Inventions of feminisms in subtle rebellious practices among women in the Brazilian Sertões

Tânia Vasconcelos

Vânia Vasconcelos

February 21, 2020, 14h30

Room 2, CES | Alta

Comments: Teresa Cunha (CES)


Thinking of the Brazilian sertões as a plural, diverse and powerful space, albeit historically associated with hunger, drought, dominant masculinities and submissive femininities, this seminar intends to analyse the different forms of female rebellion from the narratives of women living on the edge of urban and literate culture and especially those of Afro-indigenous descent, not schooled, belonging to the popular strata and living in rural areas and/or distant from the main centres. Their practices lead us to reflect on the possibility of feminist inventions, considering that they were historically constructed through the direct confrontation of women to the androcentric order, as well as by their subtle forms of rebellion. From a historical perspective, we intend to reflect on the various tactics used by rural women to subvert social gender constructions, giving rise to powerful and paradoxical “subjectivity inventions”.

Bio notes

Teresa Cunha holds a PhD in Sociology from the University of Coimbra. She is a senior researcher at the Center for Social Studies at the University of Coimbra where she lectures in several PhD Courses; co-coordinates the publication 'Oficina do CES', and the Gender Workshop Series and the Research Program 'Epistemologies of the South. She coordinates the Advanced School 'Feminist Ecologies of Knowledges'. She is an associated-professor at the College of Education of the Polytechnic College Coimbra and an associate researcher at CODESRIA and the Center for African Studies at Eduardo Mondlane University, Mozambique. In 2017, the President of the Democratic Republic of Timor-Leste awarded her with the Order of Timor-Leste. Her research interests are feminisms and postcolonialisms; other feminist economies and women's economies; post war transition, peace and memories; women's human rights in the Indian Ocean space. She has published several scientific books and articles in several countries and languages of which stand out: Women InPower Women. Other economies created and led by women from the non-imperial south; Never Trust Sindarela. Feminisms, Postcolonialisms, Mozambique and Timor-Leste; Essays for Democracy. Justice, dignity and good-living; They in the South and North; Women's Voices of Timor; Timor-Leste: Chronicle of an Observation of Courage; Feto Timor Nain Hitu - Seven Women of Timor; Walking Through Other Paths and Roots of Participation.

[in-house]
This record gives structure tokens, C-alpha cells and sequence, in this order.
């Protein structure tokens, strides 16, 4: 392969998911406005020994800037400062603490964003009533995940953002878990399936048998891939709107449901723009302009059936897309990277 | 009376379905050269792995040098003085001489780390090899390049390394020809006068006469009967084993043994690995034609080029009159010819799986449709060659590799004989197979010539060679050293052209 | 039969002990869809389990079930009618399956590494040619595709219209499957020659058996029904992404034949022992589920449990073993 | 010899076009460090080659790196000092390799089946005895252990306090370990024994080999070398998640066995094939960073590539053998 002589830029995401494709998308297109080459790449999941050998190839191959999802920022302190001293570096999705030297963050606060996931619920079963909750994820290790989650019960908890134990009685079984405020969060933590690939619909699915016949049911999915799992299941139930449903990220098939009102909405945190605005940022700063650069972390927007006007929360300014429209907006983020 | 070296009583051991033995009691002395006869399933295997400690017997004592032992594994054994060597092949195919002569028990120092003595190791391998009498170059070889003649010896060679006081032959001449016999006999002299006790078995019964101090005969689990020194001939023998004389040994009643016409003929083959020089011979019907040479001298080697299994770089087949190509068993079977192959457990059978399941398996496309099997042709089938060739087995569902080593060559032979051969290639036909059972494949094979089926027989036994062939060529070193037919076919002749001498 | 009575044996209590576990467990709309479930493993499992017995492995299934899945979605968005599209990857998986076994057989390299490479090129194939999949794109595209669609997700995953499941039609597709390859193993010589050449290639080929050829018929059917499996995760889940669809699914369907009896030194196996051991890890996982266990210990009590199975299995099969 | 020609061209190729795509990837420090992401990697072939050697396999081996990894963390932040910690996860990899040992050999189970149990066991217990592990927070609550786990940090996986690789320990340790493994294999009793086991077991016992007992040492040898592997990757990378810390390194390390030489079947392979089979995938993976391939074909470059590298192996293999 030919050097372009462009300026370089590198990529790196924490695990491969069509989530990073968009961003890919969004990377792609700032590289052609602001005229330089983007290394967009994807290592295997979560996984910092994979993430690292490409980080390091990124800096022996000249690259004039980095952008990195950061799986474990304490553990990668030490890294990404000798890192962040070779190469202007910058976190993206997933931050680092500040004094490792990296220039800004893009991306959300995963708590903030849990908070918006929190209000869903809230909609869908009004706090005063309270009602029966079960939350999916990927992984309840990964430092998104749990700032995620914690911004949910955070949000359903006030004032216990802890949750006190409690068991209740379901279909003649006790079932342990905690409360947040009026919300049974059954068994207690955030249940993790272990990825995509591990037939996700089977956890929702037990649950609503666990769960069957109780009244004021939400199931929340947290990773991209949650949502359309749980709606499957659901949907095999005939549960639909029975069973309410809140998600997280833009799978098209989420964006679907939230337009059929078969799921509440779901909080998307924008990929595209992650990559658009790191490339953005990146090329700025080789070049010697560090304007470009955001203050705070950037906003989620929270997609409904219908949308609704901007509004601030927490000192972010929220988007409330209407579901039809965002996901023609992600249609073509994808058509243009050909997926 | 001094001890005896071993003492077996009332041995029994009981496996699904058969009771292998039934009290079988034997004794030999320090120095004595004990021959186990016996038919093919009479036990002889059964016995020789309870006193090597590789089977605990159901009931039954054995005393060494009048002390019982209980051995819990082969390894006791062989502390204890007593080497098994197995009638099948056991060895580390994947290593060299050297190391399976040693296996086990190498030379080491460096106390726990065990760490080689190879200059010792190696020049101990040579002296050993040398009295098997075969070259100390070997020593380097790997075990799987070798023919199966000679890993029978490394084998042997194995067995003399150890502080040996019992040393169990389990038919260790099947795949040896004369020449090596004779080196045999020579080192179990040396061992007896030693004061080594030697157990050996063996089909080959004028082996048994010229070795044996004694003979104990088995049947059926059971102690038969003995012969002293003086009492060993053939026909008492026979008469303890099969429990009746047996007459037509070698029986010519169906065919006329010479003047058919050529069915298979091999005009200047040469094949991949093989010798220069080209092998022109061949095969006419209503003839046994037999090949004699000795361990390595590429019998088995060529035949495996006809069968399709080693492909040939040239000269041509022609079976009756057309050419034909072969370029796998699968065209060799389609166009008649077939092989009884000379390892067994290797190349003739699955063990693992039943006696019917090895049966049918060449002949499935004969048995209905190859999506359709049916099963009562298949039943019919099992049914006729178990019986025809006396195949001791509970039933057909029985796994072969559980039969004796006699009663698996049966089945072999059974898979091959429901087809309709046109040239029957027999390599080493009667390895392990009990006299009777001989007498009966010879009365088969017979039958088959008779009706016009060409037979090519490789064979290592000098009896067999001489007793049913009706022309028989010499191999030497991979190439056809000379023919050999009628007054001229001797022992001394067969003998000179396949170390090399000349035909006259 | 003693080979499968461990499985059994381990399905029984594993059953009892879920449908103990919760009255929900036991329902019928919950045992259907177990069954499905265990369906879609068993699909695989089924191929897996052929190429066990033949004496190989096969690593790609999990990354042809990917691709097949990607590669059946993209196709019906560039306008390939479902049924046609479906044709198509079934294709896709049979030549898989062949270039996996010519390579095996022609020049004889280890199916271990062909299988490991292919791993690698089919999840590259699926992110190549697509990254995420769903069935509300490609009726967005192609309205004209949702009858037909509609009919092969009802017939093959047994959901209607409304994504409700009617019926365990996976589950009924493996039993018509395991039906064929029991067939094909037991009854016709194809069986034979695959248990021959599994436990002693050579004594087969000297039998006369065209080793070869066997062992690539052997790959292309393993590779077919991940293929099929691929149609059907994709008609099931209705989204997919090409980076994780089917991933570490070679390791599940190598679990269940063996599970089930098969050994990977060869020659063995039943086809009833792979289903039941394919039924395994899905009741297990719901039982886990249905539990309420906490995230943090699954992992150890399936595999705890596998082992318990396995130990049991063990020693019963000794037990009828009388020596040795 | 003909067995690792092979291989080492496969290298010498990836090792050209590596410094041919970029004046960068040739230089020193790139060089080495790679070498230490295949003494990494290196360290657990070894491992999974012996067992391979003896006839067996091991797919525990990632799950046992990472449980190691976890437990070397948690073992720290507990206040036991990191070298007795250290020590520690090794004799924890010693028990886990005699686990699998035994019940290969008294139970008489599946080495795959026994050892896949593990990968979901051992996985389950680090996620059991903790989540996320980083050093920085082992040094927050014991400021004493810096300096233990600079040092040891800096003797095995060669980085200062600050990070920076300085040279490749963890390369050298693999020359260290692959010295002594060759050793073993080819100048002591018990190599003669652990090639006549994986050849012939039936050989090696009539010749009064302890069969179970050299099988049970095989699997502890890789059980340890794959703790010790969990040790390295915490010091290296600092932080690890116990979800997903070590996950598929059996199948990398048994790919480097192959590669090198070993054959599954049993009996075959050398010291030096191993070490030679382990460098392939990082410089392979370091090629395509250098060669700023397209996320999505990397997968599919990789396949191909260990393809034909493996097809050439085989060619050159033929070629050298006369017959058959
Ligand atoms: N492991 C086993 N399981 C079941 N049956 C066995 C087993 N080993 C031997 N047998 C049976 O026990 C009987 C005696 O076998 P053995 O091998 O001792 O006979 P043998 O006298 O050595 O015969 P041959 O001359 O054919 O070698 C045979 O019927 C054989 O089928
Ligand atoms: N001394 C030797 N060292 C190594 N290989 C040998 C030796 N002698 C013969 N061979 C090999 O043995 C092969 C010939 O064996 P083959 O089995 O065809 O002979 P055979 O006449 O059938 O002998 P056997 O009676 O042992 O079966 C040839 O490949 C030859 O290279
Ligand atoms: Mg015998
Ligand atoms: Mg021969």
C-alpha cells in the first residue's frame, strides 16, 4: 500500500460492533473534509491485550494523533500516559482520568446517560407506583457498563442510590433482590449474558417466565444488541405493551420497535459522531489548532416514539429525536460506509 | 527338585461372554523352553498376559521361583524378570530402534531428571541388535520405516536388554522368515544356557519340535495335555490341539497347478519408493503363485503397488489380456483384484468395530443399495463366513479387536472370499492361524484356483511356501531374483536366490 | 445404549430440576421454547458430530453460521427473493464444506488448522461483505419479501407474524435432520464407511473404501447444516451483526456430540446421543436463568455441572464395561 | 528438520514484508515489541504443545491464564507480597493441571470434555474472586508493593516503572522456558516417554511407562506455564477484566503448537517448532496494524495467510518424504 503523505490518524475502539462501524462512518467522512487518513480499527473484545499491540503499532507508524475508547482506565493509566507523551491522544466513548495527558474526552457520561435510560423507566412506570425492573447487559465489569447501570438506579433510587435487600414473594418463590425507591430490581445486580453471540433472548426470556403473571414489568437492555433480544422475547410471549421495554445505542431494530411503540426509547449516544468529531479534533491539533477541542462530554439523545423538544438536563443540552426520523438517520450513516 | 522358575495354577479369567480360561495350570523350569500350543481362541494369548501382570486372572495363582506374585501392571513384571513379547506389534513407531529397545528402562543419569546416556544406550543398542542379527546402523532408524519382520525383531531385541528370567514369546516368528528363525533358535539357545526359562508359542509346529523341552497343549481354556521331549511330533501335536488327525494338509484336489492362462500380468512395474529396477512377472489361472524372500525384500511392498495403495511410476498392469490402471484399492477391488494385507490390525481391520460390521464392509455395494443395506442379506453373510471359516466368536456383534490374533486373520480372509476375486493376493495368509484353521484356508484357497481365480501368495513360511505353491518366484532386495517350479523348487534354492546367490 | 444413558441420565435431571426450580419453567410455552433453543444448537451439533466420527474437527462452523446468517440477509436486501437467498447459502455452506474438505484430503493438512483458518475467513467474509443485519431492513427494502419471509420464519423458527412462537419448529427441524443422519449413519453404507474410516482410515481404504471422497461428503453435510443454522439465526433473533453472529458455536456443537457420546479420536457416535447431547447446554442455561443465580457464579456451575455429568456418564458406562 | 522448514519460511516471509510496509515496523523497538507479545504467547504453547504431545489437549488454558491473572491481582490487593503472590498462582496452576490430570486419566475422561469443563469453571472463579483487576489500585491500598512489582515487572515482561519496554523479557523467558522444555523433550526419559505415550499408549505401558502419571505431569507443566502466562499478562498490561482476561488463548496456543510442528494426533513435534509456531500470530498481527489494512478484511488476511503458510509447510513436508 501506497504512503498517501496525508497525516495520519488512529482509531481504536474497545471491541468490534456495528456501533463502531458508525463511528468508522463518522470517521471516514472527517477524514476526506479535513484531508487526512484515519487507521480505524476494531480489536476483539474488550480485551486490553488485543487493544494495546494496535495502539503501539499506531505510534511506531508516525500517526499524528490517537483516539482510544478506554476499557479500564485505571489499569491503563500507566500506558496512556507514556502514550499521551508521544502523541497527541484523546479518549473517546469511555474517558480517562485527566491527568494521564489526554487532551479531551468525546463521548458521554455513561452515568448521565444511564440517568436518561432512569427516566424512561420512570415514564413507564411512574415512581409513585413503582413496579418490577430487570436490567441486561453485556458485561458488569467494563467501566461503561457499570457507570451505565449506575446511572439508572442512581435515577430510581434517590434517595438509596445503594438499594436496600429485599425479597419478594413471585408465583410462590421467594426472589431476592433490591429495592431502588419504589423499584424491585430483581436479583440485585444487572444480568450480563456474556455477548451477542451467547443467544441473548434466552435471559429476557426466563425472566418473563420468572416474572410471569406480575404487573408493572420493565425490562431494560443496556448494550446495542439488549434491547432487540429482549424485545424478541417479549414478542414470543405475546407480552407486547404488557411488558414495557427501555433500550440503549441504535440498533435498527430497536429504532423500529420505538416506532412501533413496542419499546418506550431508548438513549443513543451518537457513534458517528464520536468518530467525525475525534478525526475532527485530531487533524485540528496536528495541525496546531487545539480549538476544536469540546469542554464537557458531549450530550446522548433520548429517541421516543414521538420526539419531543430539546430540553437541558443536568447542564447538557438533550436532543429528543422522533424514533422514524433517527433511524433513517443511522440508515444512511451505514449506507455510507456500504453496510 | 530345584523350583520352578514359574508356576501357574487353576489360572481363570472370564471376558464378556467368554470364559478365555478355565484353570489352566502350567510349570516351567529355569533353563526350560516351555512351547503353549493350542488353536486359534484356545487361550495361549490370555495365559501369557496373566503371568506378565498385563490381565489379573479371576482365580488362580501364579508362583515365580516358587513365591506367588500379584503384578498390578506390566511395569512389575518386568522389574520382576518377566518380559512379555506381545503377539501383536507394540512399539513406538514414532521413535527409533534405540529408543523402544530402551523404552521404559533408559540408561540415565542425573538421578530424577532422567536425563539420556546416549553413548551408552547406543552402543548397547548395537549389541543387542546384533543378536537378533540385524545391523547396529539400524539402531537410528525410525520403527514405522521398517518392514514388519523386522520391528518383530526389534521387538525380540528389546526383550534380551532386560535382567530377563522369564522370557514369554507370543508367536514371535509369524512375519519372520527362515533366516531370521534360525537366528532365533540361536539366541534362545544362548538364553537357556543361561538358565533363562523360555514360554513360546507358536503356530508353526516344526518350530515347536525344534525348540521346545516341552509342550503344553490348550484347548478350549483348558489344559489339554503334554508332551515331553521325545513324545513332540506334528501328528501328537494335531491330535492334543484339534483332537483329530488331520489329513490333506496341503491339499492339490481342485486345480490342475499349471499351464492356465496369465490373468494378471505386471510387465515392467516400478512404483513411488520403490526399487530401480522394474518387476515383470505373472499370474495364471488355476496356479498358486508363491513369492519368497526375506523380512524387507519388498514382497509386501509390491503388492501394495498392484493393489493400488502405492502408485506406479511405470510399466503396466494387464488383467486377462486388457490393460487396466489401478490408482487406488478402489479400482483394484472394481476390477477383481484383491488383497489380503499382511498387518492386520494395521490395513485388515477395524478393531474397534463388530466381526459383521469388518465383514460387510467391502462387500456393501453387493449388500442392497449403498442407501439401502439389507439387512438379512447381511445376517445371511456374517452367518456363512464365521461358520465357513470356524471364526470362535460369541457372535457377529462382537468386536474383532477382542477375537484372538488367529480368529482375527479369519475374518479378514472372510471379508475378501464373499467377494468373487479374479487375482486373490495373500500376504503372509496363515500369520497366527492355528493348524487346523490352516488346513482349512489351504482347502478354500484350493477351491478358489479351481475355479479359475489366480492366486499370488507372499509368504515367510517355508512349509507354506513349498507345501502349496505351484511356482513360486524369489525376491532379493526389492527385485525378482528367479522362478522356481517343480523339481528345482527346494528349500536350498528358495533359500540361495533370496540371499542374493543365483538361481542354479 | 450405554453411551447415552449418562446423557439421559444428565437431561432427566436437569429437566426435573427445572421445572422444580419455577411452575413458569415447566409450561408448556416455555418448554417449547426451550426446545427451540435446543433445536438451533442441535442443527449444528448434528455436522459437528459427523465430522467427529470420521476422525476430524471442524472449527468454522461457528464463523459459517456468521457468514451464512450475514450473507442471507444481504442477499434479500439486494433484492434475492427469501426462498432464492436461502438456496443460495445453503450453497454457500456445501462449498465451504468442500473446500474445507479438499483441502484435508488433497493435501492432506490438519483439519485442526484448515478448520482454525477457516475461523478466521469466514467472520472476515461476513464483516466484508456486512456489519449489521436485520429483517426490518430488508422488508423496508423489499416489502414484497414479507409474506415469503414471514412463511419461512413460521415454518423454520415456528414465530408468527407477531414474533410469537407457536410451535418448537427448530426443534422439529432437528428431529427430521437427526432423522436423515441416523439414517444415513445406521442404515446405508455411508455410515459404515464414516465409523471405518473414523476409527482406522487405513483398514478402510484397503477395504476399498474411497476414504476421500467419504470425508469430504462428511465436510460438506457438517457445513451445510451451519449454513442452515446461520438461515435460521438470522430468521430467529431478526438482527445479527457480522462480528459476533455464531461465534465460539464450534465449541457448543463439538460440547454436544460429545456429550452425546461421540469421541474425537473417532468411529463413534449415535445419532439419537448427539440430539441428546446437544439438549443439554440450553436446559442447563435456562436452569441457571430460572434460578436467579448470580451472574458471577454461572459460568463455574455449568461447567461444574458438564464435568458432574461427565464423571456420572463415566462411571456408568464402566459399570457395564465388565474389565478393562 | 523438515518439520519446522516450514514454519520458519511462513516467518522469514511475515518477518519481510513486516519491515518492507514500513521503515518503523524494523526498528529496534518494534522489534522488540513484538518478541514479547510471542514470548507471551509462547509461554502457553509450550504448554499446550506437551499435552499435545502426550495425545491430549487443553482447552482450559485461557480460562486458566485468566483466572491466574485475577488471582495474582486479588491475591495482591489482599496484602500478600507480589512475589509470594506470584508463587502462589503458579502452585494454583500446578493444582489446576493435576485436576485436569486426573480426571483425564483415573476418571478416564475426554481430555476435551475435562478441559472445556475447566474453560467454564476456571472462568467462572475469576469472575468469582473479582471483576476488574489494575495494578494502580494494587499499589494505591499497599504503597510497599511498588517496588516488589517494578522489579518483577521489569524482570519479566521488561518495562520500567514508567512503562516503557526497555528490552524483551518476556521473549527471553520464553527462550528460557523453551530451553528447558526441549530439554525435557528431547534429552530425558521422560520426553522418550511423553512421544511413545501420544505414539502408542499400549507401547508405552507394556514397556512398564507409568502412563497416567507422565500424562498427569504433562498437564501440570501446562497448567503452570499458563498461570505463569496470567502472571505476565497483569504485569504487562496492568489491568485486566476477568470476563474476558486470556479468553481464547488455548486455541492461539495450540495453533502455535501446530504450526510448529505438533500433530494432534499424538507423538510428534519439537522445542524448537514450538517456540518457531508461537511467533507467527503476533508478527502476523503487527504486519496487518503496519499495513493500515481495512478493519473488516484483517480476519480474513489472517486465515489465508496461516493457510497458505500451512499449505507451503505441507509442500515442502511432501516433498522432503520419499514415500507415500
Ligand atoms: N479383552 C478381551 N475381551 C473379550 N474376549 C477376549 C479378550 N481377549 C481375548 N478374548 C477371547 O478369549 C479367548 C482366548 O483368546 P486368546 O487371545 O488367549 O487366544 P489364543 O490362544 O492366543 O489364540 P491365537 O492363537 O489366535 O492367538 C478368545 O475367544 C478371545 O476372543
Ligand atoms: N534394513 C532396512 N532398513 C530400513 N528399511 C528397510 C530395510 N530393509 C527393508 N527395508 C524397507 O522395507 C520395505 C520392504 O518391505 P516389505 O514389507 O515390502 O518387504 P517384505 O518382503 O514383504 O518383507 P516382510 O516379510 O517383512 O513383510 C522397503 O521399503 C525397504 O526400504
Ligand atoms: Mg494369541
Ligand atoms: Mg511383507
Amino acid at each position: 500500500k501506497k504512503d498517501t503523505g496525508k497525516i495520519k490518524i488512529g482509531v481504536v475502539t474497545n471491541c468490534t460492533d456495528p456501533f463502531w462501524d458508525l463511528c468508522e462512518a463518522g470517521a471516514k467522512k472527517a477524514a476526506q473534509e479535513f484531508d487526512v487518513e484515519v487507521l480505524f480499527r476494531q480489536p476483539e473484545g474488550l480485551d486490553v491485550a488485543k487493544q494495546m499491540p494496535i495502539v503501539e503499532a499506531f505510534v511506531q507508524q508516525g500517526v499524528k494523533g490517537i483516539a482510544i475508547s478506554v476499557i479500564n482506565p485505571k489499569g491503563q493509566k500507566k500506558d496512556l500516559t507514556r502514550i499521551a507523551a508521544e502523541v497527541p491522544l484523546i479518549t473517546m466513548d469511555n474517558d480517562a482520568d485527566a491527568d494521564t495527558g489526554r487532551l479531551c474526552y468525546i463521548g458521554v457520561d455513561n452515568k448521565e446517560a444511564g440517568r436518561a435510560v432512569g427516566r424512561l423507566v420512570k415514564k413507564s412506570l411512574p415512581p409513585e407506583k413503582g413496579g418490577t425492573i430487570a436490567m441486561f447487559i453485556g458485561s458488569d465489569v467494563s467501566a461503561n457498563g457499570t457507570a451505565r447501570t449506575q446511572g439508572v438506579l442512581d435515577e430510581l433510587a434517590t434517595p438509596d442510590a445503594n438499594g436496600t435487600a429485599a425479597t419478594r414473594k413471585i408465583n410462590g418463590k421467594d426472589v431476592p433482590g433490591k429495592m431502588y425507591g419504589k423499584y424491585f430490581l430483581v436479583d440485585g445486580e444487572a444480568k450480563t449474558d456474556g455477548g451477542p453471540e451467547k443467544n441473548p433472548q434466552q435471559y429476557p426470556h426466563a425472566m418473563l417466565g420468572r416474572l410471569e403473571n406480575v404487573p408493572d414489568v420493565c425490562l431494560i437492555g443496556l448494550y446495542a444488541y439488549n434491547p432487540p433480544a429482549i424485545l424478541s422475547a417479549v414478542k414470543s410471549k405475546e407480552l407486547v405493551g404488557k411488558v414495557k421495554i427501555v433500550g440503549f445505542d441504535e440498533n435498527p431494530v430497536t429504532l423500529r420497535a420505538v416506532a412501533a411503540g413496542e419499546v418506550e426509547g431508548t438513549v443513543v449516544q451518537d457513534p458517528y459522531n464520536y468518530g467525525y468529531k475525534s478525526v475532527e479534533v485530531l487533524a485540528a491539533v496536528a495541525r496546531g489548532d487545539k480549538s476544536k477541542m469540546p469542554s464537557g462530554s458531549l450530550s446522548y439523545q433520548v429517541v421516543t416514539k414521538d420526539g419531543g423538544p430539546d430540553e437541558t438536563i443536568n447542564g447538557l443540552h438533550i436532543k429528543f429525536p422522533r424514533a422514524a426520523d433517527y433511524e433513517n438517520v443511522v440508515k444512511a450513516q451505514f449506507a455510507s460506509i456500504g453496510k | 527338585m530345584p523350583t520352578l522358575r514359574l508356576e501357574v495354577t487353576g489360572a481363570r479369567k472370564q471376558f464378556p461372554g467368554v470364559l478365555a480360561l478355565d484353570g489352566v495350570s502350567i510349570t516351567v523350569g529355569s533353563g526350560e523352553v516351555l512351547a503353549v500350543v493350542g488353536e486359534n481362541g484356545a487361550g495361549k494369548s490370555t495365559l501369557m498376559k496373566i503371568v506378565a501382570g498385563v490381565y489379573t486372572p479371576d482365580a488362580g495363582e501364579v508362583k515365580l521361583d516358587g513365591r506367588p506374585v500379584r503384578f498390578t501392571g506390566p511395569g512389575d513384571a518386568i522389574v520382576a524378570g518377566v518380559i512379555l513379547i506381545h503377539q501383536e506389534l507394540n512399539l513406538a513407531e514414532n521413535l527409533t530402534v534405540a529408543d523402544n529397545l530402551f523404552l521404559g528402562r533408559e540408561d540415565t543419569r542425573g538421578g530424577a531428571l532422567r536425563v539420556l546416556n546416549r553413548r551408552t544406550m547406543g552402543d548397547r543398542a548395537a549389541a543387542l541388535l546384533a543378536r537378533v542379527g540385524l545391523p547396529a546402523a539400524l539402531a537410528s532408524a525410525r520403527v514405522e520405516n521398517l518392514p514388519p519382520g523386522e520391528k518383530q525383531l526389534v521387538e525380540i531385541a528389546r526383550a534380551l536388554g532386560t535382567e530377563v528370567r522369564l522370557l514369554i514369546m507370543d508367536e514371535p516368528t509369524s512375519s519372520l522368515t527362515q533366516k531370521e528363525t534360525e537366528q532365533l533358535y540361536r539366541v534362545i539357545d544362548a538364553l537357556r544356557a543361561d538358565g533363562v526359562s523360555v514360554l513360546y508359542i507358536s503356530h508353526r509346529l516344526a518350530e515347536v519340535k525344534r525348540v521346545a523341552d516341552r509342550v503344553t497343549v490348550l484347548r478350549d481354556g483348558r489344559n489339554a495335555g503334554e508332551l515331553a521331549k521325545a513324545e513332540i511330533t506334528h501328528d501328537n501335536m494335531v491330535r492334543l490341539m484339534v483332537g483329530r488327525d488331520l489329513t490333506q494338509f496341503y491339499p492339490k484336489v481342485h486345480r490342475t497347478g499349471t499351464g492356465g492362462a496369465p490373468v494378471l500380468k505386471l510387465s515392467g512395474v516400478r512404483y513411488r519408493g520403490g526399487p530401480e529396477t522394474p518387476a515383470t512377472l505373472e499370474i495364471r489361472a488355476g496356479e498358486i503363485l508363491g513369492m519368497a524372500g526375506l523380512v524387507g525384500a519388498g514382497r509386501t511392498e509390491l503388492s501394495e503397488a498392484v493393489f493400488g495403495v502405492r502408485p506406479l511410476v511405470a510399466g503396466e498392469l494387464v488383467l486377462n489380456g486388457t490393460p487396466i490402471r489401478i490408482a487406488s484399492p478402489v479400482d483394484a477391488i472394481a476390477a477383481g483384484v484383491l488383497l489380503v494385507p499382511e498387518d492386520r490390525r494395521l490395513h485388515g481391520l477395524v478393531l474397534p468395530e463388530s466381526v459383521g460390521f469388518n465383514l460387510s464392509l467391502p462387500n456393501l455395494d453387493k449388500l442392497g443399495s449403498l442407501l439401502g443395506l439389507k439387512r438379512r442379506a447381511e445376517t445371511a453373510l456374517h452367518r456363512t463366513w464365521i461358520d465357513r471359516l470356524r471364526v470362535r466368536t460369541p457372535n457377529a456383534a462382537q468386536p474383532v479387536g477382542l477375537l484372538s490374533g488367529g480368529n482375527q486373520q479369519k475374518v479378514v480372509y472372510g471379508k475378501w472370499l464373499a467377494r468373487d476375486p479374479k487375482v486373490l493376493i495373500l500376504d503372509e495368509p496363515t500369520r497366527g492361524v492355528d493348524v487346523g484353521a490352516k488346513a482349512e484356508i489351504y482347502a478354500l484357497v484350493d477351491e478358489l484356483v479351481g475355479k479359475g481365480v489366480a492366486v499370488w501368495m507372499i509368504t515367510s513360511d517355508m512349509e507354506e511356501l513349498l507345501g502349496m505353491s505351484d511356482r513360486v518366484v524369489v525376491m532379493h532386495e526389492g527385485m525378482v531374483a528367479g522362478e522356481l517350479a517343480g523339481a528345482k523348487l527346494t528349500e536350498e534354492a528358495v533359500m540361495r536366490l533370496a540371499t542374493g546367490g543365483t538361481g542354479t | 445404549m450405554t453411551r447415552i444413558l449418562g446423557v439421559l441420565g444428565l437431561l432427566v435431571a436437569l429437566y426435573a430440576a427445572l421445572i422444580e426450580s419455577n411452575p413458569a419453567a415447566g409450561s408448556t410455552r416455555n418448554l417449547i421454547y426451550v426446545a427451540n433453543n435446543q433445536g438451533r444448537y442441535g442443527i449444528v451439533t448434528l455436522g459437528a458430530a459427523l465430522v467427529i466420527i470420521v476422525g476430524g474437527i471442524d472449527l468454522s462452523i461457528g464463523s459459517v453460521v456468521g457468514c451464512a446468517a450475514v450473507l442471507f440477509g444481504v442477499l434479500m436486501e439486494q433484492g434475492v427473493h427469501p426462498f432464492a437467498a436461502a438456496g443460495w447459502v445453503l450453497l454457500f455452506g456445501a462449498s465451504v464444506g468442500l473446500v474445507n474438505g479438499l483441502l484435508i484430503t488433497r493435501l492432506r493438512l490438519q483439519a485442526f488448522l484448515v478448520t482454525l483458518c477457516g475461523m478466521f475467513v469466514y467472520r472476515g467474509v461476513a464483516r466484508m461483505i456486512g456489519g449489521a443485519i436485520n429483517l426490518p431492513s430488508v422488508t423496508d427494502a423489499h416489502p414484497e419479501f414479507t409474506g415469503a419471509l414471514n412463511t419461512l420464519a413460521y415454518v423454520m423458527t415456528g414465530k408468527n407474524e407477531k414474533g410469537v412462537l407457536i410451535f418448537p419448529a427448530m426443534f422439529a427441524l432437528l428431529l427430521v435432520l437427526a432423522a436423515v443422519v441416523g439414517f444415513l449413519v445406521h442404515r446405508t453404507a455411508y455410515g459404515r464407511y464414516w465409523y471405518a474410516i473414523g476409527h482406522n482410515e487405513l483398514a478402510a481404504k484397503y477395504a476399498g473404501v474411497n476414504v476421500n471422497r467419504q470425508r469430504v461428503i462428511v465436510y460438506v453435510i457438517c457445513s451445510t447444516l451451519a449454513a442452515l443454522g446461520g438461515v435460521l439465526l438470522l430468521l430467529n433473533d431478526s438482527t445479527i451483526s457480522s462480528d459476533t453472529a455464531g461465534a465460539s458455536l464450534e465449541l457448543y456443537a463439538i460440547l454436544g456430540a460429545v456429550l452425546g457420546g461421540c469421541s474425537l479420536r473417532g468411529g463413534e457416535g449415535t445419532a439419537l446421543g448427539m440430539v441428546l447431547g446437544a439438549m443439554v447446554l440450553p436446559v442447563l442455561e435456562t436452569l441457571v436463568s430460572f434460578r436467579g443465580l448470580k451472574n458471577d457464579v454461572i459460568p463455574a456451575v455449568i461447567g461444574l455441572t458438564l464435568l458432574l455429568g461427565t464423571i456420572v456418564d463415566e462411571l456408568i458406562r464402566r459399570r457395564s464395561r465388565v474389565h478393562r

Vânia Vasconcelos is a feminist historian and researcher of Gender Studies in Brazil, holds a PhD in History from the Federal Fluminense University (Rio de Janeiro) with a short stay exchange period at the Universitat Rovira i Virgili (Spain) and is a professor at the University of the State of Bahia, both in the Graduate Programme and in the Post-graduate Programme in Regional and Local History. Develops research on gender, sexualities, feminisms, women and biography, having recently published by EDUFBA the book “É um romance minha vida” – a trajetória de Dona Farailda - uma "casamenteira" no sertão baiano among other publications. She is currently conducting research at the postdoctoral level at the Centre for Social Studies of the University of Coimbra/Portugal.

Tânia Vasconcelos is a professor at the State University of Bahia (UNEB) - Campus V, working in the areas of Modern Europe and Gender Studies (Theoretical and Methodological Foundations). She holds a PhD in History from the Federal Fluminense University (UFF) with a short stay exchange period at Universitat Rovira i Virgili (Spain), Master in Social History from the University of São Paulo (USP) and a BA in History from the University of the State of Bahia (UNEB). As a feminist historian, she develops teaching, research and outreach actions related to the following themes: Modern History and History of Brazil, gender relations, feminisms, women's history, gender and sexuality, gender and justice.